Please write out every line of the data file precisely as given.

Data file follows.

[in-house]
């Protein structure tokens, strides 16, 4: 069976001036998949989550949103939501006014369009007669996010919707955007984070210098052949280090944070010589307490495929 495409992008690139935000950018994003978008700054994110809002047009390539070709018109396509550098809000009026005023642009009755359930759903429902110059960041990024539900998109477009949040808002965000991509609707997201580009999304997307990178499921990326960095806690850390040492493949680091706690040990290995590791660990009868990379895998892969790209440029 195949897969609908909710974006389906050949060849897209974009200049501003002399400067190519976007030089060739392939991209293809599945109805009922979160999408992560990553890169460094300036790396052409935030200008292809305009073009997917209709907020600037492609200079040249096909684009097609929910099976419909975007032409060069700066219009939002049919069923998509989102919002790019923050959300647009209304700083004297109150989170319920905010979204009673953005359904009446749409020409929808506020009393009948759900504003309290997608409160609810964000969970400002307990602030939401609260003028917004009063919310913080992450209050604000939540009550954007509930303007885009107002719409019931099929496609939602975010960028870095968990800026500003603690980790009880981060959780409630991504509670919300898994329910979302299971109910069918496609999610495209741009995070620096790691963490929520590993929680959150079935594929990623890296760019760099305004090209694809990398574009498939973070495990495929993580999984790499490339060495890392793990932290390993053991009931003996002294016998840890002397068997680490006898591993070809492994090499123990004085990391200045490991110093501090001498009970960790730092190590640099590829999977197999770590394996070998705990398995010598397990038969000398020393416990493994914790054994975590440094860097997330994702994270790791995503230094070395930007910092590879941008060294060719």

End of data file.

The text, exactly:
[in-house]
């Protein structure tokens, strides 16, 4: 069976001036998949989550949103939501006014369009007669996010919707955007984070210098052949280090944070010589307490495929 495409992008690139935000950018994003978008700054994110809002047009390539070709018109396509550098809000009026005023642009009755359930759903429902110059960041990024539900998109477009949040808002965000991509609707997201580009999304997307990178499921990326960095806690850390040492493949680091706690040990290995590791660990009868990379895998892969790209440029 195949897969609908909710974006389906050949060849897209974009200049501003002399400067190519976007030089060739392939991209293809599945109805009922979160999408992560990553890169460094300036790396052409935030200008292809305009073009997917209709907020600037492609200079040249096909684009097609929910099976419909975007032409060069700066219009939002049919069923998509989102919002790019923050959300647009209304700083004297109150989170319920905010979204009673953005359904009446749409020409929808506020009393009948759900504003309290997608409160609810964000969970400002307990602030939401609260003028917004009063919310913080992450209050604000939540009550954007509930303007885009107002719409019931099929496609939602975010960028870095968990800026500003603690980790009880981060959780409630991504509670919300898994329910979302299971109910069918496609999610495209741009995070620096790691963490929520590993929680959150079935594929990623890296760019760099305004090209694809990398574009498939973070495990495929993580999984790499490339060495890392793990932290390993053991009931003996002294016998840890002397068997680490006898591993070809492994090499123990004085990391200045490991110093501090001498009970960790730092190590640099590829999977197999770590394996070998705990398995010598397990038969000398020393416990493994914790054994975590440094860097997330994702994270790791995503230094070395930007910092590879941008060294060719």